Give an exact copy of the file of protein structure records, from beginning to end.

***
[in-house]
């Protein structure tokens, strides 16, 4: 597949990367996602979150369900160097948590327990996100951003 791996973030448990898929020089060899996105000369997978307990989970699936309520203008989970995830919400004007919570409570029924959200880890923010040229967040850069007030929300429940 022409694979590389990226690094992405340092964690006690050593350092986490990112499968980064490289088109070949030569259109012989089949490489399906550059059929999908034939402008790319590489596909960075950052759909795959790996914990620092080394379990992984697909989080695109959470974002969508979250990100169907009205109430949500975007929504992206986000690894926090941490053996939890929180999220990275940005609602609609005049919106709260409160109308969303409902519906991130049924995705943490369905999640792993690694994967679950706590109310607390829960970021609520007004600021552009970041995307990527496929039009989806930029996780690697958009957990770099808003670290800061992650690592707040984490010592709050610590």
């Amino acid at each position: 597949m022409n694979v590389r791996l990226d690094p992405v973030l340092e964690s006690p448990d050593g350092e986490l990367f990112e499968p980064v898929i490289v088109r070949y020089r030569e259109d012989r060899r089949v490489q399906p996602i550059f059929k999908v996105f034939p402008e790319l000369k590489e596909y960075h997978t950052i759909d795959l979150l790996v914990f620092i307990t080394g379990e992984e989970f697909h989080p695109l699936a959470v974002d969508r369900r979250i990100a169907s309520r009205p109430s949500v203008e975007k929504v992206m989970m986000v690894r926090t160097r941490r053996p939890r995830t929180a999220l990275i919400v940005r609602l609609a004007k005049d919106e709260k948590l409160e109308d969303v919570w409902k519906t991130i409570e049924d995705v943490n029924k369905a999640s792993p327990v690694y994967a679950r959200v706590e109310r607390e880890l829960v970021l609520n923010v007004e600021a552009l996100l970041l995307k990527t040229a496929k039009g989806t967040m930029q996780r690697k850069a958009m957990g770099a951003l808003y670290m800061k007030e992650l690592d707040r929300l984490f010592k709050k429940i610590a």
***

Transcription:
[in-house]
């Protein structure tokens, strides 16, 4: 597949990367996602979150369900160097948590327990996100951003 791996973030448990898929020089060899996105000369997978307990989970699936309520203008989970995830919400004007919570409570029924959200880890923010040229967040850069007030929300429940 022409694979590389990226690094992405340092964690006690050593350092986490990112499968980064490289088109070949030569259109012989089949490489399906550059059929999908034939402008790319590489596909960075950052759909795959790996914990620092080394379990992984697909989080695109959470974002969508979250990100169907009205109430949500975007929504992206986000690894926090941490053996939890929180999220990275940005609602609609005049919106709260409160109308969303409902519906991130049924995705943490369905999640792993690694994967679950706590109310607390829960970021609520007004600021552009970041995307990527496929039009989806930029996780690697958009957990770099808003670290800061992650690592707040984490010592709050610590």
């Amino acid at each position: 597949m022409n694979v590389r791996l990226d690094p992405v973030l340092e964690s006690p448990d050593g350092e986490l990367f990112e499968p980064v898929i490289v088109r070949y020089r030569e259109d012989r060899r089949v490489q399906p996602i550059f059929k999908v996105f034939p402008e790319l000369k590489e596909y960075h997978t950052i759909d795959l979150l790996v914990f620092i307990t080394g379990e992984e989970f697909h989080p695109l699936a959470v974002d969508r369900r979250i990100a169907s309520r009205p109430s949500v203008e975007k929504v992206m989970m986000v690894r926090t160097r941490r053996p939890r995830t929180a999220l990275i919400v940005r609602l609609a004007k005049d919106e709260k948590l409160e109308d969303v919570w409902k519906t991130i409570e049924d995705v943490n029924k369905a999640s792993p327990v690694y994967a679950r959200v706590e109310r607390e880890l829960v970021l609520n923010v007004e600021a552009l996100l970041l995307k990527t040229a496929k039009g989806t967040m930029q996780r690697k850069a958009m957990g770099a951003l808003y670290m800061k007030e992650l690592d707040r929300l984490f010592k709050k429940i610590a």